According to Nepali Bureau of Statistics, the average annual household consumption of Nepal in 2015/16 was Rs. 322,730 (about US$3,000). Broken down over a year, that’s US$250 per month:
- Half (53.8%) went to food.
- Rent accounted for 12.9%.
- The remaining spending went to durables (5.5%), education (4.0%), alcohol and tobacco (3.9%), utilities (2.2%) and other costs such as medical, social security, and cultural expenditure.
Catastrophic Spending Most Common with Poorest Families
The poorest households were most severely stressed when their children were hospitalized. In the poorest group of families, nearly 4 out of 10 pneumonia cases resulted in catastrophic expenditures for their households. In addition, nearly 60% of the poorest families that had children hospitalized for pneumonia reported using loans to finance hospitalization expenses.
What is Catastrophic Health Spending?
Out-of-pocket health spending is traditionally considered catastrophic when it exceeds 40% of a household’s annual non-food routine spending, including rent, utilities, and other household goods. However, this definition does not capture the immediate impact on households and may underestimate the impact on the poorest households that lack savings and resources to cope.
To evaluate the choice of catastrophic definition, we also performed sensitivity analyses using monthly household spending and different thresholds for each household consumption quintile. These definitions pointed to significant financial stress from spending on pneumonia hospitalizations in nearly every economic bracket except the wealthiest quintile. In fact, out-of-pocket payments for pneumonia hospitalizations exceeded 40% of the monthly household spending for more than 70% of households in the three poorest quintiles, indicating the short-term impact may be significant for households with limited savings and few assets.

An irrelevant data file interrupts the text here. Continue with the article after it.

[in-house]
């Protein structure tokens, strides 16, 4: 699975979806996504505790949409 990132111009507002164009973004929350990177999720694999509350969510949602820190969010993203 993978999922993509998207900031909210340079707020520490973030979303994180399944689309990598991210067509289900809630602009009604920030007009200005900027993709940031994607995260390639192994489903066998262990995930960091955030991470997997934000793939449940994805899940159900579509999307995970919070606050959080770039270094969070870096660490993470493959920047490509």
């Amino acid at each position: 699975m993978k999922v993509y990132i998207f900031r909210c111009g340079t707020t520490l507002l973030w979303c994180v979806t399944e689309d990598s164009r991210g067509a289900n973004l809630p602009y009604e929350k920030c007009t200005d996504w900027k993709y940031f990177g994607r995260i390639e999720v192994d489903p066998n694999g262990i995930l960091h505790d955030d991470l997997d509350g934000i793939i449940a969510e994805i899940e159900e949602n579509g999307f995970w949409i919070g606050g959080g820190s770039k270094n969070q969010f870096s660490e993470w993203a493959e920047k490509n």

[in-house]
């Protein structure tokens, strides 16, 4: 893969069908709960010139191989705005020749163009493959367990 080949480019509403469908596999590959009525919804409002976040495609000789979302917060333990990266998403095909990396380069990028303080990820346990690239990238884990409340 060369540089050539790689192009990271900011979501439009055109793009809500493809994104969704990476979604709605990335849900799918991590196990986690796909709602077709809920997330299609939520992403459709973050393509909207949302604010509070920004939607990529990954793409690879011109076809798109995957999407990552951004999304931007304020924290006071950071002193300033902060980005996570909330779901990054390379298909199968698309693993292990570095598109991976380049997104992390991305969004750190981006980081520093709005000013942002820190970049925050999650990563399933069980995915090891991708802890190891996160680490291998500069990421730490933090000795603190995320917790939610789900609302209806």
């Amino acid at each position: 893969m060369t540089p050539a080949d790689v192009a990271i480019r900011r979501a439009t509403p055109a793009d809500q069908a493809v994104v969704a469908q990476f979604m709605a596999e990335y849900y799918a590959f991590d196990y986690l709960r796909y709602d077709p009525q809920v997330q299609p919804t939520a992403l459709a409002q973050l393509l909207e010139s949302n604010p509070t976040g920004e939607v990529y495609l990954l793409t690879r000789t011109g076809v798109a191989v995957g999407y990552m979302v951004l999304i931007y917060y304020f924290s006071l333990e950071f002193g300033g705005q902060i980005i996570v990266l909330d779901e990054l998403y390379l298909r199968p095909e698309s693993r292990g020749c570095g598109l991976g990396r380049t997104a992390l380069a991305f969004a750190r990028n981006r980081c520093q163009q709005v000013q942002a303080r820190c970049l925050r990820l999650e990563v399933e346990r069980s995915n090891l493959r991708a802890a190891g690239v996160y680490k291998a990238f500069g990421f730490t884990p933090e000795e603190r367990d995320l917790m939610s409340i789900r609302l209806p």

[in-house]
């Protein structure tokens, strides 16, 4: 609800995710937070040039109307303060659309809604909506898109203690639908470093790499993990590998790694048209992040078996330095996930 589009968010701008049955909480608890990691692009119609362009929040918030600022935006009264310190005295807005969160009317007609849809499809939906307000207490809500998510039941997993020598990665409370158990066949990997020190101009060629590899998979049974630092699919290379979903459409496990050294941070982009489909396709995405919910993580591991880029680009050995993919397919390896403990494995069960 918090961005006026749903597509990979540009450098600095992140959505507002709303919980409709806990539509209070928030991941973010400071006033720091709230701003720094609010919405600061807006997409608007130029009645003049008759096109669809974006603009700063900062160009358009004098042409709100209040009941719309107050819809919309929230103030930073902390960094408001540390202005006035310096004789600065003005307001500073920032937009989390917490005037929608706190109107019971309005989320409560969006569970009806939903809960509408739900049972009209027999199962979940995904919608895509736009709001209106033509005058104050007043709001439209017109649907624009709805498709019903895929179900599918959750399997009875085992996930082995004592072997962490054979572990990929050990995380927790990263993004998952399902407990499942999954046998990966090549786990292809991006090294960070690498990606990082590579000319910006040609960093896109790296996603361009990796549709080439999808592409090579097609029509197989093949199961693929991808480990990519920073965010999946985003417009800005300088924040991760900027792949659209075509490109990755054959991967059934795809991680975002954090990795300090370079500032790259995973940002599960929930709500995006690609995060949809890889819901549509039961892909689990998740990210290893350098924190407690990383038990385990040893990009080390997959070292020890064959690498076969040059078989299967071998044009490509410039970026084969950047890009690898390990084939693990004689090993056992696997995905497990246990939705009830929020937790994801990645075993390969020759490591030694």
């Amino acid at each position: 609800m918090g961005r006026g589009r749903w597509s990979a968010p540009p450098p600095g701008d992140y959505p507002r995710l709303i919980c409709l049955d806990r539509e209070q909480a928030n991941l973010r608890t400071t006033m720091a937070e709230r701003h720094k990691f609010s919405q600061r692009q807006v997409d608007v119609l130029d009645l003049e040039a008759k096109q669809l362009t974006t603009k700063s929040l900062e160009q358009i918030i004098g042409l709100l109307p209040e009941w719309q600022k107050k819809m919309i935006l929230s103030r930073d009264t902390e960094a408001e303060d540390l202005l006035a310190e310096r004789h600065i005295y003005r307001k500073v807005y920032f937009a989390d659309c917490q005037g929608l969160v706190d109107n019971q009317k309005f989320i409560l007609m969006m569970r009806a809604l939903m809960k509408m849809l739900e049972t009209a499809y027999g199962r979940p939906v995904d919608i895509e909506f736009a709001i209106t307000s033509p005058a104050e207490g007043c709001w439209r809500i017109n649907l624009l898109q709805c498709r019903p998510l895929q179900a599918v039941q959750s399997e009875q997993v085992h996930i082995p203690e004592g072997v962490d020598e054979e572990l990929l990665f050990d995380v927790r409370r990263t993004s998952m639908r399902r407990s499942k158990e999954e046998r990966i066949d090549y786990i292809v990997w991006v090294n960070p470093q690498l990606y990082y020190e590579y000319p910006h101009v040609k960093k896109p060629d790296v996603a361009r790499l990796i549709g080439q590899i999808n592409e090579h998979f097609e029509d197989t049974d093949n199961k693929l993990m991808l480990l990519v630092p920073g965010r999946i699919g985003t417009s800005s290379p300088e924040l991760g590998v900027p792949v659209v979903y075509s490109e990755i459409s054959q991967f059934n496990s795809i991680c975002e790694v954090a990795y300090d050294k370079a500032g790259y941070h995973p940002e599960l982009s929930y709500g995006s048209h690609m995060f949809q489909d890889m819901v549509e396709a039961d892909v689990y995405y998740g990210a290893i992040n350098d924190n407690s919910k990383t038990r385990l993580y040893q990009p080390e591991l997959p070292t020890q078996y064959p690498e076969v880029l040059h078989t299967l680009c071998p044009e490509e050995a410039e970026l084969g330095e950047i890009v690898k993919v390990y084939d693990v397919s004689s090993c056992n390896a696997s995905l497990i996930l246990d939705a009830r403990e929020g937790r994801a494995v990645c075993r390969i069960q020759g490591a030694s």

Fig. 3 The poorest households are most vulnerable to financial catastrophe caused by pneumonia hospitalization, but most families experience significant financial disruption
Fig. 4 The poorest households are most vulnerable to financial catastrophe caused by pneumonia hospitalization, but the traditional method under-estimates this vulnerability
Given these findings, PCV10 has the potential to significantly reduce families’ catastrophic health spending and risk of impoverishment from having children hospitalized.
Data from this analysis can be used in economic evaluations of PCV in Nepal and other South Asian countries.
Using the data from this study, we are now modeling how the introduction of the vaccine has helped alleviate the economic burden of pneumococcal disease on families.
These results are not yet published. For more information, contact Cristina Garcia at firstname.lastname@example.org.
- Burden of Streptococcus pneumoniae and Haemophilus influenzae type b disease in children in the era of conjugate vaccines: global, regional, and national estimates for 2000-15. Wahl, PhD et al. The Lancet Global Health. Vol. 6, Issue 7, pe744-e757, July 01, 2018